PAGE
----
JavaScript Hoisting

JavaScript hoisting is a concept that describes how variables and functions are processed by the JavaScript interpreter during runtime. It is a process that occurs before the code is executed, and it allows the interpreter to move all variable and function declarations to the top of the scope.

Why should you use it?

  • It allows you to use variables and functions before they are declared in the code.
  • It helps to avoid errors related to undeclared variables.
  • It helps to make code more readable and maintainable.

Hoisting

Hoisting is a JavaScript mechanism where variables and function declarations are moved to the top of their scope before code execution. In JavaScript, a variable can be declared after it has been used. In other words; a variable can be used before it has been declared.

In JavaScript, all declarations (variable, function, const, let, etc.) are hoisted to the top of the scope, whether it’s the global scope or a function scope. In other words, all declarations are processed before any code is executed.

Hoisting is JavaScript’s default behavior of moving all declarations to the top of the current scope (to the top of the current script or the current function).

In JavaScript, there are two types of declarations:

  • Variable declarations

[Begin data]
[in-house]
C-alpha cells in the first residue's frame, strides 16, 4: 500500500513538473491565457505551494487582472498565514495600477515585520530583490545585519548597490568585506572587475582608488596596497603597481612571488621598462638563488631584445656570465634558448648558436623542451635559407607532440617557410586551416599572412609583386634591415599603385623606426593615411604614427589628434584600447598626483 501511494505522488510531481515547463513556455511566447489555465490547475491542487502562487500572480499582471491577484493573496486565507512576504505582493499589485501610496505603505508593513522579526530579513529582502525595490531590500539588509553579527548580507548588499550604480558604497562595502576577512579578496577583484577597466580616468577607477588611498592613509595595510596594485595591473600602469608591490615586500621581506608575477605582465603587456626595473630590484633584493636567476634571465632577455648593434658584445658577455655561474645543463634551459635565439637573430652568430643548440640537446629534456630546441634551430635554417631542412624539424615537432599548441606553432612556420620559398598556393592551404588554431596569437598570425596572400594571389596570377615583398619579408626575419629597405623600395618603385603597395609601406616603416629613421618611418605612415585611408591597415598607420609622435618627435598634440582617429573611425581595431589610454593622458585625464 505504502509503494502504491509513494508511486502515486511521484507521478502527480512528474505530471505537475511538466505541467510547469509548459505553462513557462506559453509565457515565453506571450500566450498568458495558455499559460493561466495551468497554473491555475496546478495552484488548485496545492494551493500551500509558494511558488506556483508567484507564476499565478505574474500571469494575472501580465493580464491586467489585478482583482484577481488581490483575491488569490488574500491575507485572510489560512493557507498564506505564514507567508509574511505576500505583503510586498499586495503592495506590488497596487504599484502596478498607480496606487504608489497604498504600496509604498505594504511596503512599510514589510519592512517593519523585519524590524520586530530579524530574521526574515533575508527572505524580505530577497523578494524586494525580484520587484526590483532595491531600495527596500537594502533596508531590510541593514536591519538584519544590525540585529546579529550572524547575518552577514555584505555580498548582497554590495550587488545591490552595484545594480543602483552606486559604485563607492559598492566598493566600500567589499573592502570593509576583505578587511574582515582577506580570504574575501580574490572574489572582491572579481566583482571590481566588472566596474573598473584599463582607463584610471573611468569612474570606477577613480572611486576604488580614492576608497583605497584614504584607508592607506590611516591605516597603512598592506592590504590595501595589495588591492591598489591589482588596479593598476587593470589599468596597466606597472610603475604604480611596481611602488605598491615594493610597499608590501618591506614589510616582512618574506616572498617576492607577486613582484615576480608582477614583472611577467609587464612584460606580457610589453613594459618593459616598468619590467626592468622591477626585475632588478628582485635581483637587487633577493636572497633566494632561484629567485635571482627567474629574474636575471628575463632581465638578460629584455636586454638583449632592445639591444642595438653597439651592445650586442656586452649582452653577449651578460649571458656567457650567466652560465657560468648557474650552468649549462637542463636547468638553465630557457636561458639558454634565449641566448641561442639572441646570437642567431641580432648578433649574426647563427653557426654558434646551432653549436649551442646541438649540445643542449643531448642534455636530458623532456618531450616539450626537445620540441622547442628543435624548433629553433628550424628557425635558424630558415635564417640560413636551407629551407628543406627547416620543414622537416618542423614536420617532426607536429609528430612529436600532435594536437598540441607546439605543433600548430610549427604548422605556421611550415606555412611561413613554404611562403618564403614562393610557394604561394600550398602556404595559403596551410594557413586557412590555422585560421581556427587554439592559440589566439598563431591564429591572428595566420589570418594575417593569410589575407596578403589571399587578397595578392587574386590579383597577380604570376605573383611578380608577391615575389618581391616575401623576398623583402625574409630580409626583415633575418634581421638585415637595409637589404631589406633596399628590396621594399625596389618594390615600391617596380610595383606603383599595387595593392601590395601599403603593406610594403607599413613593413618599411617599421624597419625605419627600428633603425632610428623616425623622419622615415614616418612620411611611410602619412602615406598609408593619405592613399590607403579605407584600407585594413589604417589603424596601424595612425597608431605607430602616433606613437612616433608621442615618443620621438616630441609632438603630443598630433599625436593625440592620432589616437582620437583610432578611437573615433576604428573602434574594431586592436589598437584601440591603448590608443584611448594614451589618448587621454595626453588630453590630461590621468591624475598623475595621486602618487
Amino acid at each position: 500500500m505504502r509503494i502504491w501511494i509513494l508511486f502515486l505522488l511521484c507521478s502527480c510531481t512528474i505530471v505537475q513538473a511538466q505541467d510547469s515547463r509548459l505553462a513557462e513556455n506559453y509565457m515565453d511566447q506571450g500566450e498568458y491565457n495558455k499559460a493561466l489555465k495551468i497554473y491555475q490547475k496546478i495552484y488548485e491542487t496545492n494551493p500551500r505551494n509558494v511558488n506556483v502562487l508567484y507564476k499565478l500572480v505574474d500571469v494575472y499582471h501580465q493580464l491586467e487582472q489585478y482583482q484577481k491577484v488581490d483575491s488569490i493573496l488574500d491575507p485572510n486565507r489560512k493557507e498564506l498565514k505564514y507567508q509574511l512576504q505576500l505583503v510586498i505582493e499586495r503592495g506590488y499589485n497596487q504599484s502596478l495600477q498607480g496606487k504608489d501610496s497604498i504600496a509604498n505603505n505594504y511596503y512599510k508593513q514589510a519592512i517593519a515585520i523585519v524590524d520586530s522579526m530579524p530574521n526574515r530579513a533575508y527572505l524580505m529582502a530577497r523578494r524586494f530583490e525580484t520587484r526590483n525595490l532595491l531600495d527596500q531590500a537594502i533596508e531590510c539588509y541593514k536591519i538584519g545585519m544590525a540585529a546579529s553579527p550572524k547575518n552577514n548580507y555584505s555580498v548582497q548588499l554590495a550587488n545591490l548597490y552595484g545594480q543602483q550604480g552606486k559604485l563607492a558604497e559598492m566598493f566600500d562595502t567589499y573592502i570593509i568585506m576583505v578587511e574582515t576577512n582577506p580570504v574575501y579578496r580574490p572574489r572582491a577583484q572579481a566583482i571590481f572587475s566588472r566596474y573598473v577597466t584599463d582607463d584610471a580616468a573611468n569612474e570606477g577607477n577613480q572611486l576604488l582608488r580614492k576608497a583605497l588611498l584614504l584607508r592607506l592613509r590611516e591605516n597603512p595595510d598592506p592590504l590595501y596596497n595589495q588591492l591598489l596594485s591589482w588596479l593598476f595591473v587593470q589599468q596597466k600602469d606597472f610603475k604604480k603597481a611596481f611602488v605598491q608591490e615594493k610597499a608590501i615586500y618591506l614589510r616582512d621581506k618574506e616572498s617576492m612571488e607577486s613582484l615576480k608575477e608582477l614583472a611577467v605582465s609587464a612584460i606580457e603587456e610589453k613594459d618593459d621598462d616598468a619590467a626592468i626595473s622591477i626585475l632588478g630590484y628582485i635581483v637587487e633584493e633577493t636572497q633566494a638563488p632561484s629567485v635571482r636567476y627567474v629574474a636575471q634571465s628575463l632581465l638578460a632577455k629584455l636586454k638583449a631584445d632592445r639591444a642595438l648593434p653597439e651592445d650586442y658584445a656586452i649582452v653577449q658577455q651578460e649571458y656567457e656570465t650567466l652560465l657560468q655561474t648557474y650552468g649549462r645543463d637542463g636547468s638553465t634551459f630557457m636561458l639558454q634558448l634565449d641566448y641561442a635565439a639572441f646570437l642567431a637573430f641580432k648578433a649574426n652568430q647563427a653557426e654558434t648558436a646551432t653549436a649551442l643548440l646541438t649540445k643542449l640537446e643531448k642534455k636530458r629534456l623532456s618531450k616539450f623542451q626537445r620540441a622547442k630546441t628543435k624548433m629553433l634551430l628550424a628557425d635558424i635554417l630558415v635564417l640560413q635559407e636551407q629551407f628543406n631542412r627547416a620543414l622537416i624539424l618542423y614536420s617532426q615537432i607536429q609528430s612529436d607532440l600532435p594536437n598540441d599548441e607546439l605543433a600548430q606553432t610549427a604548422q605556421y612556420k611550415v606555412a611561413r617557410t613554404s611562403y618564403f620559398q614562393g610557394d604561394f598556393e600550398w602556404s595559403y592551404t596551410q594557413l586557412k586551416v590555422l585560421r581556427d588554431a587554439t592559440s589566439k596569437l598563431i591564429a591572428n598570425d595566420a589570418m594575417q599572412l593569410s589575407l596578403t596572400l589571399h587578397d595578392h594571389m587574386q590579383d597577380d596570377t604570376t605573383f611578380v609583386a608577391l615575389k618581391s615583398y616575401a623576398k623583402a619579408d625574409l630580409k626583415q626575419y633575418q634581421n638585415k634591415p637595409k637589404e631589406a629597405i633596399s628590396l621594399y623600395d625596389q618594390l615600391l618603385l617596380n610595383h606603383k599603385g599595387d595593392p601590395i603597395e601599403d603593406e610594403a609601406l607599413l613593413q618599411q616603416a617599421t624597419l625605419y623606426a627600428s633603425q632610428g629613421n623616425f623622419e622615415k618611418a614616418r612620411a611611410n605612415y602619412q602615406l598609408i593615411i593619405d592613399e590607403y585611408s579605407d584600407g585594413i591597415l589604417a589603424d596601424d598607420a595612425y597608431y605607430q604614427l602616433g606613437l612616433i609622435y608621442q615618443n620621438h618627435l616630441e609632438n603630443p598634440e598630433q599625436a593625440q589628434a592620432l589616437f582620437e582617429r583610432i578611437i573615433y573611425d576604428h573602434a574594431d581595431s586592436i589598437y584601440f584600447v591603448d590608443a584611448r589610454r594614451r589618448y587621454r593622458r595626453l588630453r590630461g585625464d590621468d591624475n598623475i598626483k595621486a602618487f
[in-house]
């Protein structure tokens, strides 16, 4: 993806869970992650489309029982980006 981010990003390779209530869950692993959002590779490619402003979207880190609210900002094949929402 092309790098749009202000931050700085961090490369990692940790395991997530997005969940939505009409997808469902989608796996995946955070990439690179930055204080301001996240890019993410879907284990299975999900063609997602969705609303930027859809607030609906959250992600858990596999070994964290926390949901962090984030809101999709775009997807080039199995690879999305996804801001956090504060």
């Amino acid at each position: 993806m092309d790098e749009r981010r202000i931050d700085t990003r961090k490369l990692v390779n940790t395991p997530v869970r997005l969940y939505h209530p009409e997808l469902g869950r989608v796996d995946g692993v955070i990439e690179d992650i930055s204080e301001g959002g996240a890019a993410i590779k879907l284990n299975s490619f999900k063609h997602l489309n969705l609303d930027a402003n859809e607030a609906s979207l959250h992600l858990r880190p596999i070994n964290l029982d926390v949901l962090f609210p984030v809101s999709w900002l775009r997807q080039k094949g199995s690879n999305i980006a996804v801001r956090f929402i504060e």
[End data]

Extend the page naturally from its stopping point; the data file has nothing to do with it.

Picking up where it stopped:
• Function declarations

Variable Declarations

In JavaScript, a variable can be declared after it has been used. In other words; a variable can be used before it has been declared.

In JavaScript, a variable declaration is hoisted to the top of the current scope. This means that a variable can be declared after it has been used.

For example:

console.log(foo);
var foo = 'bar';

The above code will output:

foo is not defined

This is because the variable declaration is hoisted to the top of the scope, which means that the variable is declared before the code is executed.

However, the variable assignment (foo = 'bar') is not hoisted. This means that the variable must be declared before it can be assigned a value.

Function Declarations

In JavaScript, a function declaration is hoisted to the top of the current scope. This means that a function can be declared after it has been used.

For example:

foo();
function foo() {
  console.log('foo');
}

The above code will output:

foo

This is because the function declaration is hoisted to the top of the scope, which means that the function is declared before the code is executed.

However, the function expression (const foo = function() { ... }) is not hoisted. This means that the function must be declared before it can be used.

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